Many of us are familiar with an old story:
The Pharisees and the teachers of the Law of Moses brought in a woman who had been caught in bed with a man who wasn’t her husband. They made her stand in the middle of the crowd. Then they said, “Teacher, this woman was caught sleeping with a man who isn’t her husband. The Law of Moses teaches that a woman like this should be stoned to death! What do you say?”
Jesus bent over and started writing on the ground with his finger.
They kept on asking Jesus about the woman. Finally, he stood up and said, “If any of you have never sinned, then go ahead and throw the first stone at her!” Once again he bent over and began writing on the ground. The people left one by one, beginning with the oldest. Finally, Jesus and the woman were there alone.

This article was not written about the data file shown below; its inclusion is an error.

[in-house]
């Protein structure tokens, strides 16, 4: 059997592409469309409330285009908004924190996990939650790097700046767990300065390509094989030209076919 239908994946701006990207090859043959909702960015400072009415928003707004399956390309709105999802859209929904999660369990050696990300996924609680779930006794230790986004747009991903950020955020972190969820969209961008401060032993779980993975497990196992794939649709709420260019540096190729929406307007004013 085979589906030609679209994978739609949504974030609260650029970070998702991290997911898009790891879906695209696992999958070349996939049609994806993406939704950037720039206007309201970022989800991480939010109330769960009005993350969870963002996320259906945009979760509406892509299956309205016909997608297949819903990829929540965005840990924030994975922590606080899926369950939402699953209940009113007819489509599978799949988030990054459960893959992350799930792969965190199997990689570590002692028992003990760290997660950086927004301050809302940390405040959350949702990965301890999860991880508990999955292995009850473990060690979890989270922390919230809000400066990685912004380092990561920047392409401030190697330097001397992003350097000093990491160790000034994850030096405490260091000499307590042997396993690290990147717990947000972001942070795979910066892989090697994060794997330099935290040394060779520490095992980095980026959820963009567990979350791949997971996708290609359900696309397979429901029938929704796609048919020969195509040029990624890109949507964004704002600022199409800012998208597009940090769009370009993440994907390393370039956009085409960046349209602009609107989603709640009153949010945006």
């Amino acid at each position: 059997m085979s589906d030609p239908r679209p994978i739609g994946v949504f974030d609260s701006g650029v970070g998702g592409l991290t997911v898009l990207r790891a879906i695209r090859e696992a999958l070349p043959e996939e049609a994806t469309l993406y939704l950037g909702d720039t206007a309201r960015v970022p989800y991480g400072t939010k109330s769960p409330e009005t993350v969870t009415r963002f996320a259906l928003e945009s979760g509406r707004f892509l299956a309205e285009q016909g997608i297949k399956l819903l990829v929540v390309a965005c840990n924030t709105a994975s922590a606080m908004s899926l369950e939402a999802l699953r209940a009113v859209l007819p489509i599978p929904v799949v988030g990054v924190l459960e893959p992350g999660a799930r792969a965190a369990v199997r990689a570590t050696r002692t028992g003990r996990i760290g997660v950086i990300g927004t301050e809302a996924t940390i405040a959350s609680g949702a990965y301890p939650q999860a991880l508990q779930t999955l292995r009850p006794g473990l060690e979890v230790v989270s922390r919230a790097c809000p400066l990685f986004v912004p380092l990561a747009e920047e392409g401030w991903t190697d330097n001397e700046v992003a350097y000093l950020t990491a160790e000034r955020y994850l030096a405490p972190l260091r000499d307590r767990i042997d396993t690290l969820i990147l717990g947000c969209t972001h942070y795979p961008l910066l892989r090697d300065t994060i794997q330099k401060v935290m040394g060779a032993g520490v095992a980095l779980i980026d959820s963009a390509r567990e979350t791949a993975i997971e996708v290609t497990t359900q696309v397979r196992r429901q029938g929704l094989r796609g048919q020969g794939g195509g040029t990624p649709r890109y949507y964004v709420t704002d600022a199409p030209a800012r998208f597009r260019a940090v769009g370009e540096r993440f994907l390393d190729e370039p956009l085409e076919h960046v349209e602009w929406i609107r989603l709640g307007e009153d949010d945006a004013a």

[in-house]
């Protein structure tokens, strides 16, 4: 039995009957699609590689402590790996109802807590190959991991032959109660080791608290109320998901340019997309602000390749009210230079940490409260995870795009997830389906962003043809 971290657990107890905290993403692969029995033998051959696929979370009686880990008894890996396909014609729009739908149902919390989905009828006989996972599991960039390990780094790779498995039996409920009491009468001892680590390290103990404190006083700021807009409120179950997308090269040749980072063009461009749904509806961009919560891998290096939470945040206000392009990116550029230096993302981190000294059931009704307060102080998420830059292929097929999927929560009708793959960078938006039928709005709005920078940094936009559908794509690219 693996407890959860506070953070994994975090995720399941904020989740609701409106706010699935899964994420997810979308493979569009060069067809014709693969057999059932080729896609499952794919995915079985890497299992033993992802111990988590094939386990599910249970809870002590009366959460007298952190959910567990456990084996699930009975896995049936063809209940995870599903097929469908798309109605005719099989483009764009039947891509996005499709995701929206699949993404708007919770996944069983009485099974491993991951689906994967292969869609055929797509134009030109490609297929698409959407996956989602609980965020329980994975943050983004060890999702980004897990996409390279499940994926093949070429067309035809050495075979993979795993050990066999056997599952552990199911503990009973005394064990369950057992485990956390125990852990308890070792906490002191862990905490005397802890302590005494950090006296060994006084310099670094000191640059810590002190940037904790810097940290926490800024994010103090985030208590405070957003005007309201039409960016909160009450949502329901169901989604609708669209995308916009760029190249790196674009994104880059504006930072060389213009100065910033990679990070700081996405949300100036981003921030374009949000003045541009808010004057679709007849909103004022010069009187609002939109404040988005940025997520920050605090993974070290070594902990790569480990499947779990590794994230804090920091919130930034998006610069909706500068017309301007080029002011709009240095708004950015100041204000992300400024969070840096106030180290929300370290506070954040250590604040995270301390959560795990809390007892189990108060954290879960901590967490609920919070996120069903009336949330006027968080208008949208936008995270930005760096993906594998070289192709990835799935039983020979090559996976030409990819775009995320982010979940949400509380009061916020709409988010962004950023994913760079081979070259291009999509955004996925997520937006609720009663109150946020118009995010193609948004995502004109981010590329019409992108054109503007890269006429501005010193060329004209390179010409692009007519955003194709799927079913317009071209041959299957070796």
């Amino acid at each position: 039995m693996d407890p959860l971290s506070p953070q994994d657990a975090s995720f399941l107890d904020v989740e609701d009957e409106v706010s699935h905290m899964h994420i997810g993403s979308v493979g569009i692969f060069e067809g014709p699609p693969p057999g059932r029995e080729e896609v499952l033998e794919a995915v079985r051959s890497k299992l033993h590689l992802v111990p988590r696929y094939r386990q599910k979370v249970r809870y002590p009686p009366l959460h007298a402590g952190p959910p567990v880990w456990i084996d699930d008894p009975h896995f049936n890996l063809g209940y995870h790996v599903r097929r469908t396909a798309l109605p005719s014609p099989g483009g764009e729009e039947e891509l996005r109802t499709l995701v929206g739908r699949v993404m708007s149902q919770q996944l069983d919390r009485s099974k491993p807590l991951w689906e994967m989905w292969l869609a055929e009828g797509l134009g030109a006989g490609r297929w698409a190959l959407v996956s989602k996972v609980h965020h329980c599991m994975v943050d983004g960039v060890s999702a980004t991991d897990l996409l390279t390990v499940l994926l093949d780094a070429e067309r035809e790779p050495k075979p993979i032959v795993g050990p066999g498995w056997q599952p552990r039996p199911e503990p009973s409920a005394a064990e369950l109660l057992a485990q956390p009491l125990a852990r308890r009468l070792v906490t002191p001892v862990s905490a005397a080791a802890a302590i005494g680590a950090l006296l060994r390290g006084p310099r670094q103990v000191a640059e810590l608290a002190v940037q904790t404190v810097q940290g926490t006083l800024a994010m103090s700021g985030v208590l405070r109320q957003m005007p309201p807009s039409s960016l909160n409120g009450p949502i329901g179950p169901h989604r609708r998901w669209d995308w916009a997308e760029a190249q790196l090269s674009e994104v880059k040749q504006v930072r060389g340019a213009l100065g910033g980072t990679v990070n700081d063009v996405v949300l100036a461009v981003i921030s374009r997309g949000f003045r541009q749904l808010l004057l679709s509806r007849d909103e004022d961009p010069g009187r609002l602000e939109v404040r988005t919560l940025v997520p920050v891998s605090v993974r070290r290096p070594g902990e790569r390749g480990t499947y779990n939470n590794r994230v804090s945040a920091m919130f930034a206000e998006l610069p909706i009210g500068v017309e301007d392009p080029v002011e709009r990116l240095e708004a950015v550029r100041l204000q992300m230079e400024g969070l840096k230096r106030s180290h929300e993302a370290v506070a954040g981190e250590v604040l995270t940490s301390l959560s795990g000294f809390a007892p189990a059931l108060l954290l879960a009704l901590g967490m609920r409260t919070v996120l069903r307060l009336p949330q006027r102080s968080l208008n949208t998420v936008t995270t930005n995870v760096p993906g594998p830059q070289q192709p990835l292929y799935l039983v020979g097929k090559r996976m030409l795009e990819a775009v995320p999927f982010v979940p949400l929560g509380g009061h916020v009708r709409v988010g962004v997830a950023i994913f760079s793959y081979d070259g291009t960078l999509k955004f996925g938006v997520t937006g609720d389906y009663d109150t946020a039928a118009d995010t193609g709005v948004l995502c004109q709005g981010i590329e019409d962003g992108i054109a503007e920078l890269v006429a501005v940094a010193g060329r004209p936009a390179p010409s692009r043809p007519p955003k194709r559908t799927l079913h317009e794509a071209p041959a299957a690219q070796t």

Jesus stood up and asked her, “Where is everyone? Isn’t there anyone left to accuse you?”
“No sir,” the woman answered.
Then Jesus told her, “I am not going to accuse you either. You may go now, but don’t sin anymore.”
I can’t help but notice on Facebook how many people are eager to stone someone—to pronounce a brutal punishment—in response to a post about someone else’s sin. But a dream last night showed me there is more to this story.
All of the accusers realized that their own failings made them ineligible to stone the woman. I, too, am not perfect, and it would be wise of me to be very slow to “throw stones.”
But that’s only part of the lesson. What I hadn’t noticed until now is that Jesus had the right to throw stones at everyone there—and He chose not to.
I need to establish a habit of asking “what would Jesus do?” before putting something online.